Citizen Kane

Patrick said...

West Seattle Parent, I agree with your concerns about common core, but I can't even favor any nationwide standard.

I am concerned about the secretive adoption process. I am concerned about a single nationwide standard that applies to everyone whether their aspirations are to be a brain surgeon or to work as a clerk. I am concerned about states that don't want their children learning that the United States ever did anything wrong, or that the world existed prior to 4004 BC having a say in the standards. I don't believe one set of standards can possibly work for everyone. Any such attempt would be a waste of time and effort.

Outsider said...

I am also a West Seattle parent of a soon to be first grader, and the flap about common core is honestly puzzling. I fear the contemporary schools won’t serve my child well, but neither common core nor standardized testing seem to be causal factors. They are more like symptoms. I wonder why they are the pi├▒atas that everyone beats on. Clear thinking requires clear language, but the language used to discuss these issues seems to be stunted and distorted in such bizarre ways that it’s strangely difficult to explain even what common core opponents are really opposed to.
As a set of aspirational tickbox standards, the common core seems like more or less what you would expect. If you locked a random group of experienced teachers in a rubber room with orders to design a set of tickbox standards, the result would probably be like common core. Personally, I think federally mandated tickbox standards are a net negative, but not enough to explain the vitriolic opposition. So why the fuss? Here is my guess:
1) Common core is a vehicle for old fashioned corruption. Politicians and bureaucrats love changes in standards because each change brings a new round of cash and favors from crony-capitalist publishers and test vendors seeking to sell their wares. A lot of “education” spending is a racket, and participants would be happy to “raise” standards once per election cycle forever. That explains how the new SBA tests can be (as described by others) so comically bad despite decades of experience with standardized tests. Among insiders, the fight over common core is largely a fight over whether the district, state capital, or Washington DC will be the locus of crony-capitalist cash and favors.
2) It’s ridiculous to think that all students can meet common core standards, and pretending that they could has made the schools dysfunctional. Students fall into a some sort of bell curve in terms of fondness and aptitude for book learning. Tickbox standards can be fudged to some extent, but I doubt more than half of students could truly meet the common core standards as written. The pretense that all students could meet the standards is maintained by an awkward alliance of the globalist 1% and the PC left. The globalist 1% uses it as a blame-the-victim strategy for explaining why the middle class is disappearing. It’s not that all the jobs were shipped overseas; it’s because the schools failed to teach common core; and the answer is to raise standards for the 43rd time (and generate more profits for private equity investors in testing and charter schools.) The PC left, meanwhile, doesn’t want to admit that any inequality could exist that is not product of social conspiracy.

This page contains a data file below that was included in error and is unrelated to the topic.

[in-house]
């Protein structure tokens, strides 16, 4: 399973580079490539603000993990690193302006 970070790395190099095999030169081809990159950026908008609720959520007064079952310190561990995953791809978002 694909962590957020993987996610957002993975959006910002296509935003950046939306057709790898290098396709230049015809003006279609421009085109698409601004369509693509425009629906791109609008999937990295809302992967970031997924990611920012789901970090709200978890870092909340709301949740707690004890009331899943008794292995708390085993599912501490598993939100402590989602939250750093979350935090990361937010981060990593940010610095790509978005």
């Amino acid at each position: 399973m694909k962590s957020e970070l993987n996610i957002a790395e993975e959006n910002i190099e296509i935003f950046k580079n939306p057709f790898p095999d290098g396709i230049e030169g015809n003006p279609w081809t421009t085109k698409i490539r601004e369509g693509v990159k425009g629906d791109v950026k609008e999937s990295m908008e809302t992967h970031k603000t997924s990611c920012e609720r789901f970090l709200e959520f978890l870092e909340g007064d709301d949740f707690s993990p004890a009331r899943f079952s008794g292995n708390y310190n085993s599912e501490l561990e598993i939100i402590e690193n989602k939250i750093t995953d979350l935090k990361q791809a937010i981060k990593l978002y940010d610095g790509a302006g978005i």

So when people complain about common core, maybe they are really complaining about dysfunction in the schools caused by “no child left behind” but they can’t say so in plain words because it would transgress PC boundaries.

Anonymous said...

Outsider, you are right in many ways. I know many productive, hard-working, thoughtful citizens, who have built sustaining careers, who would never have passed an SAT. They would never be deemed college ready. I also have met many college graduates who lack nearly all practical knowledge in their career field, and lack basic job skills, such as punctuality, listening and note taking, clear speech and written communication, or critical thought. These folks were college ready, and graduated, but they are not yet career ready. To have standards at all, means that some students will be left behind. It is pure political puffery to say no child will be left behind educational standards.

I hope we can change the discussion to finding ways to exceed standards as much as possible for as many as possible, to leaving as few as possible behind standards, and moving as close to the standard as possible for those that are behind. Making high school graduation standards elitist because of political babble hurts us all. We still have a duty to educate all our citizens. I am already paying a ton of property taxes to do it.

West Seattle Parent